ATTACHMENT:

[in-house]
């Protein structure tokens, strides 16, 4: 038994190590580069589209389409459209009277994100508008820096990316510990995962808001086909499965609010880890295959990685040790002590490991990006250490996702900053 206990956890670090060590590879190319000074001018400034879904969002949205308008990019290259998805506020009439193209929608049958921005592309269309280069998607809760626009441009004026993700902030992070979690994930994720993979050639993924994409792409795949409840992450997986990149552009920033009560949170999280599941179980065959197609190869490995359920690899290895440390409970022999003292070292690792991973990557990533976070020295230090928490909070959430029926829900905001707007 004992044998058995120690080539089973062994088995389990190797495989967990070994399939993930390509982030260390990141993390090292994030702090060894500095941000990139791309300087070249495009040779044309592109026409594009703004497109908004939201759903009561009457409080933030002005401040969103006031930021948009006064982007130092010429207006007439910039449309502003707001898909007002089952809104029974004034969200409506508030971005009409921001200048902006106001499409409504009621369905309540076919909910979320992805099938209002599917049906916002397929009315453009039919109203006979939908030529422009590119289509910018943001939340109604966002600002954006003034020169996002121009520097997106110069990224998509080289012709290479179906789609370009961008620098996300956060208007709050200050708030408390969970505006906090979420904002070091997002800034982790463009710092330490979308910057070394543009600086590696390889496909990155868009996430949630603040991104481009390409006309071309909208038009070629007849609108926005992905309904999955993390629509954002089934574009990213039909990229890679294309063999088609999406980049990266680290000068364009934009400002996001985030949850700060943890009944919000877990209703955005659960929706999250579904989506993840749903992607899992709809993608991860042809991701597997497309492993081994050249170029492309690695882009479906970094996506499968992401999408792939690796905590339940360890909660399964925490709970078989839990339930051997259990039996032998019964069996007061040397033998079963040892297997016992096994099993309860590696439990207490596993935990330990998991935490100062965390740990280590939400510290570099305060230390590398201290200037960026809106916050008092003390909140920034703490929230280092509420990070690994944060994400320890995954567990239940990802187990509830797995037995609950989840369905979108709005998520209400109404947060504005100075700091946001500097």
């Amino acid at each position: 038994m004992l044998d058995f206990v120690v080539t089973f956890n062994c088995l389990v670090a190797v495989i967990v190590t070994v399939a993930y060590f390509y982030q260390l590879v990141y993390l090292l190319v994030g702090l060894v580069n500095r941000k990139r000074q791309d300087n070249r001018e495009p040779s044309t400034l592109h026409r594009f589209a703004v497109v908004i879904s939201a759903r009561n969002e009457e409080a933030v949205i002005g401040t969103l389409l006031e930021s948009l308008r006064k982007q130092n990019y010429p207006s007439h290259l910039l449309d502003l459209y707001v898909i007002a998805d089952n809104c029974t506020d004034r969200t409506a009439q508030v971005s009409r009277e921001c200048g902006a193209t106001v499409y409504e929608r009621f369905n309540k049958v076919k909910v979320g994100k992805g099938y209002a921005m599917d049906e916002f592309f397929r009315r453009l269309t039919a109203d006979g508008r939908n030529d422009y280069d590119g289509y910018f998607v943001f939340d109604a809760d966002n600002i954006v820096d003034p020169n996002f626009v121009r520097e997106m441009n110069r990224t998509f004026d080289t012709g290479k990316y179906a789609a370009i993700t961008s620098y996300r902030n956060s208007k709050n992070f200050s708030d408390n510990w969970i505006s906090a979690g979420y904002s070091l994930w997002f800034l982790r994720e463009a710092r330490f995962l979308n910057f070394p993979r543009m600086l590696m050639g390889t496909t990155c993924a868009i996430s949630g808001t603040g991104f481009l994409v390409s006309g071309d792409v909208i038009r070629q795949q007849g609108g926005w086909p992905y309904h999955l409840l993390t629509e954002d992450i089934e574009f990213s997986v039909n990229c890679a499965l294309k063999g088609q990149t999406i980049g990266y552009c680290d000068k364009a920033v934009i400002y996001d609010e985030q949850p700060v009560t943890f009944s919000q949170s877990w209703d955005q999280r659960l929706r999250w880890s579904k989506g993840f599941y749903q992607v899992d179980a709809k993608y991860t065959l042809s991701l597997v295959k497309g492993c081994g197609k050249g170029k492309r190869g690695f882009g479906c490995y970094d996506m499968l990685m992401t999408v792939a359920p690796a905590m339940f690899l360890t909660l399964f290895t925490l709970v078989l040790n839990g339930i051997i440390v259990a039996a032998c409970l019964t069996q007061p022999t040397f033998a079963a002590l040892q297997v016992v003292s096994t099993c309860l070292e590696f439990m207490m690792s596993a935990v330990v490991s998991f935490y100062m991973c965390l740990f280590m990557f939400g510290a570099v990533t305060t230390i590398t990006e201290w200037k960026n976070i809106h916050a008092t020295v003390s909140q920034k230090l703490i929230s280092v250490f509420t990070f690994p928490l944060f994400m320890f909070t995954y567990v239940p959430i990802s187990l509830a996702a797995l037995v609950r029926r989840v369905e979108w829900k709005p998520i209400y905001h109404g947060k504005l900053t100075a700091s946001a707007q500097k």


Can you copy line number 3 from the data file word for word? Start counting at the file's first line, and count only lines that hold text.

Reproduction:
């Amino acid at each position: 038994m004992l044998d058995f206990v120690v080539t089973f956890n062994c088995l389990v670090a190797v495989i967990v190590t070994v399939a993930y060590f390509y982030q260390l590879v990141y993390l090292l190319v994030g702090l060894v580069n500095r941000k990139r000074q791309d300087n070249r001018e495009p040779s044309t400034l592109h026409r594009f589209a703004v497109v908004i879904s939201a759903r009561n969002e009457e409080a933030v949205i002005g401040t969103l389409l006031e930021s948009l308008r006064k982007q130092n990019y010429p207006s007439h290259l910039l449309d502003l459209y707001v898909i007002a998805d089952n809104c029974t506020d004034r969200t409506a009439q508030v971005s009409r009277e921001c200048g902006a193209t106001v499409y409504e929608r009621f369905n309540k049958v076919k909910v979320g994100k992805g099938y209002a921005m599917d049906e916002f592309f397929r009315r453009l269309t039919a109203d006979g508008r939908n030529d422009y280069d590119g289509y910018f998607v943001f939340d109604a809760d966002n600002i954006v820096d003034p020169n996002f626009v121009r520097e997106m441009n110069r990224t998509f004026d080289t012709g290479k990316y179906a789609a370009i993700t961008s620098y996300r902030n956060s208007k709050n992070f200050s708030d408390n510990w969970i505006s906090a979690g979420y904002s070091l994930w997002f800034l982790r994720e463009a710092r330490f995962l979308n910057f070394p993979r543009m600086l590696m050639g390889t496909t990155c993924a868009i996430s949630g808001t603040g991104f481009l994409v390409s006309g071309d792409v909208i038009r070629q795949q007849g609108g926005w086909p992905y309904h999955l409840l993390t629509e954002d992450i089934e574009f990213s997986v039909n990229c890679a499965l294309k063999g088609q990149t999406i980049g990266y552009c680290d000068k364009a920033v934009i400002y996001d609010e985030q949850p700060v009560t943890f009944s919000q949170s877990w209703d955005q999280r659960l929706r999250w880890s579904k989506g993840f599941y749903q992607v899992d179980a709809k993608y991860t065959l042809s991701l597997v295959k497309g492993c081994g197609k050249g170029k492309r190869g690695f882009g479906c490995y970094d996506m499968l990685m992401t999408v792939a359920p690796a905590m339940f690899l360890t909660l399964f290895t925490l709970v078989l040790n839990g339930i051997i440390v259990a039996a032998c409970l019964t069996q007061p022999t040397f033998a079963a002590l040892q297997v016992v003292s096994t099993c309860l070292e590696f439990m207490m690792s596993a935990v330990v490991s998991f935490y100062m991973c965390l740990f280590m990557f939400g510290a570099v990533t305060t230390i590398t990006e201290w200037k960026n976070i809106h916050a008092t020295v003390s909140q920034k230090l703490i929230s280092v250490f509420t990070f690994p928490l944060f994400m320890f909070t995954y567990v239940p959430i990802s187990l509830a996702a797995l037995v609950r029926r989840v369905e979108w829900k709005p998520i209400y905001h109404g947060k504005l900053t100075a700091s946001a707007q500097k």